If you happened to be awake at 2:45 a.m. Monday and you walk outside and look up, you’ll see the last supermoon of the year.
You probably won’t notice much difference, even though the moon will be a little over 222,000 miles away, about 16,000 miles closer than the average distance to the moon over the course of the year. You might think you notice more of difference if you see the moon rise Sunday or Monday. That’s because the moon will look larger in comparison to objects at the horizon as it rises.
It will seem a lot larger even though it’s just the moon illusion, according to space.com. Sunday the moon rises at 5:23 p.m. and Monday it rises at 6:22 p.m.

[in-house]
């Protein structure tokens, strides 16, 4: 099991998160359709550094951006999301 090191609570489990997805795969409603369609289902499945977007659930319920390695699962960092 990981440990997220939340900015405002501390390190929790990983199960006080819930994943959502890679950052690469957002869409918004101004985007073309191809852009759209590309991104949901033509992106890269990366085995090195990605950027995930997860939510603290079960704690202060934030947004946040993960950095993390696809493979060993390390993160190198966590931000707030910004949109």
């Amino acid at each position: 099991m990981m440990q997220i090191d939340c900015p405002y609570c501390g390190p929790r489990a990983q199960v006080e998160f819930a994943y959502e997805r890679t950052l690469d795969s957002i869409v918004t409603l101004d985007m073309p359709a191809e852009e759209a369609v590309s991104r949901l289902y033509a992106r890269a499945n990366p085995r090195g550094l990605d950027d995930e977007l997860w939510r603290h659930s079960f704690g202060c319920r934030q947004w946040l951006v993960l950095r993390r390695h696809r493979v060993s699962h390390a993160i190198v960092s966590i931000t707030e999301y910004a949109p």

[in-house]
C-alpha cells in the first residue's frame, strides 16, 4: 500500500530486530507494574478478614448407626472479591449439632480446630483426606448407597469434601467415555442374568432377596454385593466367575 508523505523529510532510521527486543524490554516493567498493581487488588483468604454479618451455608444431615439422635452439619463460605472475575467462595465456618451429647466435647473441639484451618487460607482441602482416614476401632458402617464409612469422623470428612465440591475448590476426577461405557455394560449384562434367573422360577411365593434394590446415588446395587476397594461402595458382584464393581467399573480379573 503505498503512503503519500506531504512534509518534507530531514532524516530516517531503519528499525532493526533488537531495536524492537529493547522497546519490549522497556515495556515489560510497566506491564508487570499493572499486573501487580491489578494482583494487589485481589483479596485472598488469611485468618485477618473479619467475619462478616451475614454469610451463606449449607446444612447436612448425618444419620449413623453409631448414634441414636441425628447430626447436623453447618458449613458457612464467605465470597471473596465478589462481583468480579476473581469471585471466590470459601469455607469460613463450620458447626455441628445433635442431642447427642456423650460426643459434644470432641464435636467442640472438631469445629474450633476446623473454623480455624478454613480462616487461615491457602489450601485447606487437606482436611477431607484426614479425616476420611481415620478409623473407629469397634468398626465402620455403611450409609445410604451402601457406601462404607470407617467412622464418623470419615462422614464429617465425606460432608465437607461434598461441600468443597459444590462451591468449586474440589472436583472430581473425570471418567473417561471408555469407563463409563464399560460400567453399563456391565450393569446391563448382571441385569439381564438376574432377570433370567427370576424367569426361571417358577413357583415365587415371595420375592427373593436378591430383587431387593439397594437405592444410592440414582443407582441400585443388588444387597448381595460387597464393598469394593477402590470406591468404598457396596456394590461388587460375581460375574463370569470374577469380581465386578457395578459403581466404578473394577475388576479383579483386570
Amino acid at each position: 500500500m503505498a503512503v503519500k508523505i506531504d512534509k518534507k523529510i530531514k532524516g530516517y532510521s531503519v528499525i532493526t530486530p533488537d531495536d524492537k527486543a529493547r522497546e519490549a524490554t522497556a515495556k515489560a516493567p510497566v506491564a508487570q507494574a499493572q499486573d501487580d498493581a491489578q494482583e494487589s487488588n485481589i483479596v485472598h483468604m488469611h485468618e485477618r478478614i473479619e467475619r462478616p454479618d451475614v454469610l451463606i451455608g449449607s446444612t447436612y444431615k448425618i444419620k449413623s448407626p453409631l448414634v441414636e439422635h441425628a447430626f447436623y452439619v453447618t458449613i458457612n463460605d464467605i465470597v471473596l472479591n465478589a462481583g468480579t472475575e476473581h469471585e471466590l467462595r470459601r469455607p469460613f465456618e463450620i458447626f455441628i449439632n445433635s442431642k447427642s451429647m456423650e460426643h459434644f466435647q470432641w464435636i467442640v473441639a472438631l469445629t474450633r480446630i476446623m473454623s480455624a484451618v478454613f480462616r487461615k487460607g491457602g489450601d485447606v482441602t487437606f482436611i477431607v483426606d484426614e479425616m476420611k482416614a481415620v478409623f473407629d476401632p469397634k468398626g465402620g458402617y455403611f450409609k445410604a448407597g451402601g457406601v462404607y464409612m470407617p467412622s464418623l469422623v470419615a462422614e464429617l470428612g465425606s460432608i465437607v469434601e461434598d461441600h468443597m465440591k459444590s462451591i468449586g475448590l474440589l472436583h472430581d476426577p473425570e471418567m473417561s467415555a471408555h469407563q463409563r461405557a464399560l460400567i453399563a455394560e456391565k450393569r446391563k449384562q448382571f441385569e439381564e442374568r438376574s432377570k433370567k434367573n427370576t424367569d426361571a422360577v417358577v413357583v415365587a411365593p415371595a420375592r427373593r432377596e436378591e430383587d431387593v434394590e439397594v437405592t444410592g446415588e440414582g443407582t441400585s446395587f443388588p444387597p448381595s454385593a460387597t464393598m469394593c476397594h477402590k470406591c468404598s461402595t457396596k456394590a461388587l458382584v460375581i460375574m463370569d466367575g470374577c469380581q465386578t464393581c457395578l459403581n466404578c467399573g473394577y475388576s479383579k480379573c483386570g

Apparently the people who name stuff like this call this one the cold supermoon because it’s in December, when it’s cold. The proper name, incidentally, is perigee-syzygy.
South Mississippi is doing its best to oblige with a low temperature forecast to be in the 50s. It’ll be in the mid-60s about the time of the Sunday moonrise if the forecast holds. And it’s supposed to be mostly clear.